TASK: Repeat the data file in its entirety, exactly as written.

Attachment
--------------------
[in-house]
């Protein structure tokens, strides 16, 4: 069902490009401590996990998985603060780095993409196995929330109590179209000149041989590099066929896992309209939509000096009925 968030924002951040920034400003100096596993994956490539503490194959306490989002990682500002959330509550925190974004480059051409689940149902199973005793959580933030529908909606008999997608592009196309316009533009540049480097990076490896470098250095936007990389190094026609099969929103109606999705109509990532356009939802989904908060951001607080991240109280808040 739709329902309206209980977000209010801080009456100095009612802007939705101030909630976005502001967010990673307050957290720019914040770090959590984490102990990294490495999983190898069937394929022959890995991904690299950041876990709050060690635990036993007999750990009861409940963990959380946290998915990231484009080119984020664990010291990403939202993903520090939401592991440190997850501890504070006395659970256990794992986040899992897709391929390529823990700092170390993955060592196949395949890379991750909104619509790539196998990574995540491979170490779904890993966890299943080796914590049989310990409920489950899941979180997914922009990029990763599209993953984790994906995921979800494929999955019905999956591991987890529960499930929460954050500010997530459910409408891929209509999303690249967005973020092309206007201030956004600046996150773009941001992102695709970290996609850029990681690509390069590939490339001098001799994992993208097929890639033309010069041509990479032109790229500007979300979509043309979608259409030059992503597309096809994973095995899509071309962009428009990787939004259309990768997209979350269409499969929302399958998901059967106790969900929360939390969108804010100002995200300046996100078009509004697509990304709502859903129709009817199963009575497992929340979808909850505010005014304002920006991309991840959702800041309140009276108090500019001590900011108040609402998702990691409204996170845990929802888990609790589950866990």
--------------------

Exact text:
[in-house]
């Protein structure tokens, strides 16, 4: 069902490009401590996990998985603060780095993409196995929330109590179209000149041989590099066929896992309209939509000096009925 968030924002951040920034400003100096596993994956490539503490194959306490989002990682500002959330509550925190974004480059051409689940149902199973005793959580933030529908909606008999997608592009196309316009533009540049480097990076490896470098250095936007990389190094026609099969929103109606999705109509990532356009939802989904908060951001607080991240109280808040 739709329902309206209980977000209010801080009456100095009612802007939705101030909630976005502001967010990673307050957290720019914040770090959590984490102990990294490495999983190898069937394929022959890995991904690299950041876990709050060690635990036993007999750990009861409940963990959380946290998915990231484009080119984020664990010291990403939202993903520090939401592991440190997850501890504070006395659970256990794992986040899992897709391929390529823990700092170390993955060592196949395949890379991750909104619509790539196998990574995540491979170490779904890993966890299943080796914590049989310990409920489950899941979180997914922009990029990763599209993953984790994906995921979800494929999955019905999956591991987890529960499930929460954050500010997530459910409408891929209509999303690249967005973020092309206007201030956004600046996150773009941001992102695709970290996609850029990681690509390069590939490339001098001799994992993208097929890639033309010069041509990479032109790229500007979300979509043309979608259409030059992503597309096809994973095995899509071309962009428009990787939004259309990768997209979350269409499969929302399958998901059967106790969900929360939390969108804010100002995200300046996100078009509004697509990304709502859903129709009817199963009575497992929340979808909850505010005014304002920006991309991840959702800041309140009276108090500019001590900011108040609402998702990691409204996170845990929802888990609790589950866990």